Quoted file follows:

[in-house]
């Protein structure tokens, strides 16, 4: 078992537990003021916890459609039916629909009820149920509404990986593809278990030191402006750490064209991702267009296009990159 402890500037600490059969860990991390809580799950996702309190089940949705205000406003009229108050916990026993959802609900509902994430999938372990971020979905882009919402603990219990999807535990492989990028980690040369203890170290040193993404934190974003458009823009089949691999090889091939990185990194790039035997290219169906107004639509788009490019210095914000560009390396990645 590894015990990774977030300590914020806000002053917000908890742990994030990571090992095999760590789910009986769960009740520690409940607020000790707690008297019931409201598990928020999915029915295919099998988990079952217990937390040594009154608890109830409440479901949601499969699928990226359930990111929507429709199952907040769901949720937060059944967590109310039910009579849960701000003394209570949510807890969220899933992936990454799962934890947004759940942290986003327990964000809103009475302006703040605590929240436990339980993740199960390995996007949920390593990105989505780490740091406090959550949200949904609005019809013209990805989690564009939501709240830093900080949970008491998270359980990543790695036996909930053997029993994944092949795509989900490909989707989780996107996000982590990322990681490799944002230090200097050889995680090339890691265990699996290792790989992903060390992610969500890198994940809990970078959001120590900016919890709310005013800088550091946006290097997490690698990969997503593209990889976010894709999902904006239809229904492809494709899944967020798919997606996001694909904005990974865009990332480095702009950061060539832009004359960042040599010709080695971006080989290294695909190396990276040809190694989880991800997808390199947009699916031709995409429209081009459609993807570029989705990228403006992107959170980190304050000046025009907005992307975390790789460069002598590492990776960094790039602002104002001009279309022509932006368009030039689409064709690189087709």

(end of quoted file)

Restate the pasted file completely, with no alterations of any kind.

[in-house]
């Protein structure tokens, strides 16, 4: 078992537990003021916890459609039916629909009820149920509404990986593809278990030191402006750490064209991702267009296009990159 402890500037600490059969860990991390809580799950996702309190089940949705205000406003009229108050916990026993959802609900509902994430999938372990971020979905882009919402603990219990999807535990492989990028980690040369203890170290040193993404934190974003458009823009089949691999090889091939990185990194790039035997290219169906107004639509788009490019210095914000560009390396990645 590894015990990774977030300590914020806000002053917000908890742990994030990571090992095999760590789910009986769960009740520690409940607020000790707690008297019931409201598990928020999915029915295919099998988990079952217990937390040594009154608890109830409440479901949601499969699928990226359930990111929507429709199952907040769901949720937060059944967590109310039910009579849960701000003394209570949510807890969220899933992936990454799962934890947004759940942290986003327990964000809103009475302006703040605590929240436990339980993740199960390995996007949920390593990105989505780490740091406090959550949200949904609005019809013209990805989690564009939501709240830093900080949970008491998270359980990543790695036996909930053997029993994944092949795509989900490909989707989780996107996000982590990322990681490799944002230090200097050889995680090339890691265990699996290792790989992903060390992610969500890198994940809990970078959001120590900016919890709310005013800088550091946006290097997490690698990969997503593209990889976010894709999902904006239809229904492809494709899944967020798919997606996001694909904005990974865009990332480095702009950061060539832009004359960042040599010709080695971006080989290294695909190396990276040809190694989880991800997808390199947009699916031709995409429209081009459609993807570029989705990228403006992107959170980190304050000046025009907005992307975390790789460069002598590492990776960094790039602002104002001009279309022509932006368009030039689409064709690189087709």